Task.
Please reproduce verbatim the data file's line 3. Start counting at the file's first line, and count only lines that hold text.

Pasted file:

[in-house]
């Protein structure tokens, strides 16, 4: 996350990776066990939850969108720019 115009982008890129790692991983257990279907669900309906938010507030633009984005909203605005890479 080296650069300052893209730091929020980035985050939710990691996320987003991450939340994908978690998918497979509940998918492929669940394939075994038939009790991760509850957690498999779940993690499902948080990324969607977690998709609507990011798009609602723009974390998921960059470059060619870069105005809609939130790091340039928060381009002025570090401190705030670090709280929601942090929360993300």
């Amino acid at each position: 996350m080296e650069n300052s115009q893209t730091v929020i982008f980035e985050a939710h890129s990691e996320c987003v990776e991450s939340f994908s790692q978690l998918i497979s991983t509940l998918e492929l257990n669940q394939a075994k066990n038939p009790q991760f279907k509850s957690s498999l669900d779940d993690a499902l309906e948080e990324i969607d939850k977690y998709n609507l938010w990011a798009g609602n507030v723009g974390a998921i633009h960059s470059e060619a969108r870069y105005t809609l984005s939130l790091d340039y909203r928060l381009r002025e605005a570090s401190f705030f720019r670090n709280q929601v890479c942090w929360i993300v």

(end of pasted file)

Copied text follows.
């Amino acid at each position: 996350m080296e650069n300052s115009q893209t730091v929020i982008f980035e985050a939710h890129s990691e996320c987003v990776e991450s939340f994908s790692q978690l998918i497979s991983t509940l998918e492929l257990n669940q394939a075994k066990n038939p009790q991760f279907k509850s957690s498999l669900d779940d993690a499902l309906e948080e990324i969607d939850k977690y998709n609507l938010w990011a798009g609602n507030v723009g974390a998921i633009h960059s470059e060619a969108r870069y105005t809609l984005s939130l790091d340039y909203r928060l381009r002025e605005a570090s401190f705030f720019r670090n709280q929601v890479c942090w929360i993300v």